By Tracy Winslow from Momaical
Emmeline and I are in the backyard gardening. The weather is cooling and it is incredibly enjoyable to be outside. I am transplanting all of my beautiful succulents so that they can grow and multiply through the winter. Emmeline has chosen a ton of “pity fowers to pwant” (chrysanthemums) into her tiny pots. We have our “gubs” on and are chatting about two-year-old conundrums like “how you get pokey pwants out dat pot?” while I transplant cacti. Suddenly she says “Oh! Hi!” I answer her, “Hello there, lady!” She says “Not you, Mommy. Dat guy dat bizits.”
That guy that visits? Holy. Shit. What guy? We are home alone. I do the crazy Mama bear protective jump in front of my daughter and put my arms out ready to grab her and run from an attacker. My eyes dart around the perimeter of the yard; we are alone. My heart is racing and I am trying to keep my fight-or-flight adrenaline in check. “Where did you see the guy honey?” “Siwwy Mommy! Da guy is wite hewe!” She holds her hand out next to her, pointing at empty space.
Ohhhhhhh. She has an invisible friend! “Him is me fwend and he is hewpin me pwant!”
“That’s great honey!” I return to my pile of dirt. Her words roll around in my mind while I put tiny buds into spice jars. I think it’s interesting because she says her “friend” is a guy. Usually when she plays babies they are girls. Her stuffed animals are girls. Plants are girls. Pretty much everything except for Daddy is female in her world. We are swimming in a sea of estrogen in this house.
Both my girls have great imaginations too and I love to watch their brains in action. So I tend to ask them multi-faceted questions that require them to dig a little deeper than a holophrastic “yes” or “no” response.
“Is your friend still here Emmeline?”
“Yeah, him is.”
“What does he look like?”
She begins to describe him: “Him is taw. Him has gasses. Him has a haiwy face. Him is me fwend. ”
I slowly turn and stare at her. The temperature drops noticibly. She is describing someone dear to us that was taken way too early in life. Someone she unfortunately never met, because he has been gone for several years now. I don’t want her to stop talking. I want to hear all about her friend. But, I know if I ask too many questions, she will clam up. So I say “Well, then you’re really lucky to have him as a friend. He’s a great guy. I wish I could hang out with him too.”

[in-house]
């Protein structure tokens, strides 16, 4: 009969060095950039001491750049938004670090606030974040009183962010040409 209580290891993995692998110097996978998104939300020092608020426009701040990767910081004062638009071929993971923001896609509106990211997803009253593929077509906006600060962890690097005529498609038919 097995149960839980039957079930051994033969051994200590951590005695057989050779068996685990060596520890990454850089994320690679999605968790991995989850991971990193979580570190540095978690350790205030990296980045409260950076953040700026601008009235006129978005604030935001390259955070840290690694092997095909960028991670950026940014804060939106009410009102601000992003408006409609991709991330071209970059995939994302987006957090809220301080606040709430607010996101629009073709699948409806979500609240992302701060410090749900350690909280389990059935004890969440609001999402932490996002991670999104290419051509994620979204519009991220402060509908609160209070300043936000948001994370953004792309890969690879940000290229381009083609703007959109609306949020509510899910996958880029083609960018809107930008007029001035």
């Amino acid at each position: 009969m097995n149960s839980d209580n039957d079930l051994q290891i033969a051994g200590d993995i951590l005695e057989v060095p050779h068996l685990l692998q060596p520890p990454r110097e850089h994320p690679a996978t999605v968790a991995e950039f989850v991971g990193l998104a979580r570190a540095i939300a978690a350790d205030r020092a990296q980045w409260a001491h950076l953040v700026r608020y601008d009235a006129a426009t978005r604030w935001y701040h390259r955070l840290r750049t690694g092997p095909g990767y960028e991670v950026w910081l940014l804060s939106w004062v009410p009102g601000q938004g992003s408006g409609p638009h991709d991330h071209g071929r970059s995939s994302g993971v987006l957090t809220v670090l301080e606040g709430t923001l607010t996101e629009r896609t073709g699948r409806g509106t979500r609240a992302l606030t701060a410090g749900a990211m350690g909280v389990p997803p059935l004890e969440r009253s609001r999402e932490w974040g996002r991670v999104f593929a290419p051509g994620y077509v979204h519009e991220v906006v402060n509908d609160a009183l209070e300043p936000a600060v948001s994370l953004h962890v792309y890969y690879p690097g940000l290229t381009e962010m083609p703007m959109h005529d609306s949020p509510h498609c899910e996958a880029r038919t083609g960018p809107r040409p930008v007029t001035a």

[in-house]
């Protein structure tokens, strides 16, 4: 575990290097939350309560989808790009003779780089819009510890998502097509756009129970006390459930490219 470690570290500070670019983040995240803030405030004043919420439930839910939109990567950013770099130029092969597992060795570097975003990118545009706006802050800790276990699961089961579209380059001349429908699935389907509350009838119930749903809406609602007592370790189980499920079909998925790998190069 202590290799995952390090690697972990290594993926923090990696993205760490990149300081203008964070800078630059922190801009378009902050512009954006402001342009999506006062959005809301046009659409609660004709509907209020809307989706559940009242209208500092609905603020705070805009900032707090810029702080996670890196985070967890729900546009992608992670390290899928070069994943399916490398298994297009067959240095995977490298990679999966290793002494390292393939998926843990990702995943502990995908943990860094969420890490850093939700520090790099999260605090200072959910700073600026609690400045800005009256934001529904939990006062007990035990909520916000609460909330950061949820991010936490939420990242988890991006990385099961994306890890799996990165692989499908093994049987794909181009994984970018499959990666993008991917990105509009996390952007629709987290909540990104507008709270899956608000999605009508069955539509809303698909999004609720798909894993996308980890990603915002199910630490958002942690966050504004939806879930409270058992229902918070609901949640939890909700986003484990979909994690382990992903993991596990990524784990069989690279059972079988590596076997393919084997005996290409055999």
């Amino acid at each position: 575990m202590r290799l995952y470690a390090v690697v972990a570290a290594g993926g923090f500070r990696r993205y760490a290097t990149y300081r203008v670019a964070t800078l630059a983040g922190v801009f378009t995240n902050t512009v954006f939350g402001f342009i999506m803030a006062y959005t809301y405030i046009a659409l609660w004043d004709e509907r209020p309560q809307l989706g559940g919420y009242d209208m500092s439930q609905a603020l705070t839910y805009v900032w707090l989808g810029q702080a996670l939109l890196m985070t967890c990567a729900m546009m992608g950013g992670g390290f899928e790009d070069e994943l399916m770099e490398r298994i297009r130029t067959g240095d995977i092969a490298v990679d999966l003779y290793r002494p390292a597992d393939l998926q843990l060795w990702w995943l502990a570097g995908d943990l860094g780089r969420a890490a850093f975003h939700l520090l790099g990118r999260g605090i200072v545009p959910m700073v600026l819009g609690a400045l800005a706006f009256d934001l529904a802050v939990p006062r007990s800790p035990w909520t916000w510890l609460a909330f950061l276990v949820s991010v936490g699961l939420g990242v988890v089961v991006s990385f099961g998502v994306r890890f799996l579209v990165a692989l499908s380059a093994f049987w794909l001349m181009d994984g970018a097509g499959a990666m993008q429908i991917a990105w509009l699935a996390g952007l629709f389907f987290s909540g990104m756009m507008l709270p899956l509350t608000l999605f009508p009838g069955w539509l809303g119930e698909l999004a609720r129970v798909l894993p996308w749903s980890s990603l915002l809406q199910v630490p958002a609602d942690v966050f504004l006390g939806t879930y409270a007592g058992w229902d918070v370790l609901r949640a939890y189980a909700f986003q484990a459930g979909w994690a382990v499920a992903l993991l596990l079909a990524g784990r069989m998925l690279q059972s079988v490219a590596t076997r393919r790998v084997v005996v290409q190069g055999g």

What if “imaginary friends” aren’t really made up? What if they’re heaven sent angels checking in? Why don’t I see him – maybe this exchange is not meant to be seen by my eyes? Only witnessed through the minds of those who have not been jaded to this whole concept?
I am a voyeur to the tête-à-tête. “Yeah me are two. Eena is five. Me are big. Me hab a big giw kibby. Dis is me baby. Her name is Yemonade. Do you yike me fowers?” After a few minutes, she is done planting and she stops talking.
“Everything ok, baby?”
“Yup! Me fowers is done. Me fwend hada go bye-bye.”
“Well, your flowers look fantastic!”
Could it be she has a fabulous imagination? Absolutely. But, it’s really comforting to think that once a loved one passes that they still come to check on you. I like thinking that loved ones no longer in corporeal form still visit to get to know your babies and help them plant flowers. And, now every time I see these flowers, I will smile in memory of our loved one and my daughter’s new “fwend”.
Tracy Winslow is a mother of two young girls who should be lawyers or criminal masterminds. When she’s not crying in her coffee about her stretch marks she can be found pretending she knows how to do yoga. Live vicariously through her craziness at www.momaical.com, and please follow her on FB and Twitter @Momaical. Touched by an Angel was originally posted on Momaical and is reprinted here with permission.